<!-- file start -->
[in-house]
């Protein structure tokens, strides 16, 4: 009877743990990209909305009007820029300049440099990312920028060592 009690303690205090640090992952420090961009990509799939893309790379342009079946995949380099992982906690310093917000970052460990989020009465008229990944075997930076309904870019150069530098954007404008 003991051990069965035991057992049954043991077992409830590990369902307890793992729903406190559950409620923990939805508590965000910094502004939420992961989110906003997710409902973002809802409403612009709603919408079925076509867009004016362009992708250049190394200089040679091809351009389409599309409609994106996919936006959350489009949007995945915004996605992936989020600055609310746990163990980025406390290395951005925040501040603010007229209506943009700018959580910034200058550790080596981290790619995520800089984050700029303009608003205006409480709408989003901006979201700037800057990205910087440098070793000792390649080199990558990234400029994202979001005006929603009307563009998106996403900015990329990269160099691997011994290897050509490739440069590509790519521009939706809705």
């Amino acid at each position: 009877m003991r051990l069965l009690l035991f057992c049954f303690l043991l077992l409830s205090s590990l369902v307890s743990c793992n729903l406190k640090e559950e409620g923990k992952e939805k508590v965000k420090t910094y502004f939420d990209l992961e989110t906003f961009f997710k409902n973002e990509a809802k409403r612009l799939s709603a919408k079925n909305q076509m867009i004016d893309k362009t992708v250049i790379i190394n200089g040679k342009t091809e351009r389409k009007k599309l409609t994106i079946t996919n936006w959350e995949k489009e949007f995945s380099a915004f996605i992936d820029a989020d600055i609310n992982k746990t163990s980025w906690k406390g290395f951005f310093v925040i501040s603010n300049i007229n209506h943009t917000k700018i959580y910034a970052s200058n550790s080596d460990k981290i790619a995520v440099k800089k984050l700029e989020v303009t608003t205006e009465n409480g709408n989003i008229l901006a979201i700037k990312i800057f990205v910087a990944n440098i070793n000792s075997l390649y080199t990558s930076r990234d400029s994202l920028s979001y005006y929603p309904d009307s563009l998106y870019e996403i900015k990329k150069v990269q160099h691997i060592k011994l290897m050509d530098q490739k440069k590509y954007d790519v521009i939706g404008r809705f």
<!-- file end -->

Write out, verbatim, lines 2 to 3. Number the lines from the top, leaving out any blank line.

């Protein structure tokens, strides 16, 4: 009877743990990209909305009007820029300049440099990312920028060592 009690303690205090640090992952420090961009990509799939893309790379342009079946995949380099992982906690310093917000970052460990989020009465008229990944075997930076309904870019150069530098954007404008 003991051990069965035991057992049954043991077992409830590990369902307890793992729903406190559950409620923990939805508590965000910094502004939420992961989110906003997710409902973002809802409403612009709603919408079925076509867009004016362009992708250049190394200089040679091809351009389409599309409609994106996919936006959350489009949007995945915004996605992936989020600055609310746990163990980025406390290395951005925040501040603010007229209506943009700018959580910034200058550790080596981290790619995520800089984050700029303009608003205006409480709408989003901006979201700037800057990205910087440098070793000792390649080199990558990234400029994202979001005006929603009307563009998106996403900015990329990269160099691997011994290897050509490739440069590509790519521009939706809705």
């Amino acid at each position: 009877m003991r051990l069965l009690l035991f057992c049954f303690l043991l077992l409830s205090s590990l369902v307890s743990c793992n729903l406190k640090e559950e409620g923990k992952e939805k508590v965000k420090t910094y502004f939420d990209l992961e989110t906003f961009f997710k409902n973002e990509a809802k409403r612009l799939s709603a919408k079925n909305q076509m867009i004016d893309k362009t992708v250049i790379i190394n200089g040679k342009t091809e351009r389409k009007k599309l409609t994106i079946t996919n936006w959350e995949k489009e949007f995945s380099a915004f996605i992936d820029a989020d600055i609310n992982k746990t163990s980025w906690k406390g290395f951005f310093v925040i501040s603010n300049i007229n209506h943009t917000k700018i959580y910034a970052s200058n550790s080596d460990k981290i790619a995520v440099k800089k984050l700029e989020v303009t608003t205006e009465n409480g709408n989003i008229l901006a979201i700037k990312i800057f990205v910087a990944n440098i070793n000792s075997l390649y080199t990558s930076r990234d400029s994202l920028s979001y005006y929603p309904d009307s563009l998106y870019e996403i900015k990329k150069v990269q160099h691997i060592k011994l290897m050509d530098q490739k440069k590509y954007d790519v521009i939706g404008r809705f």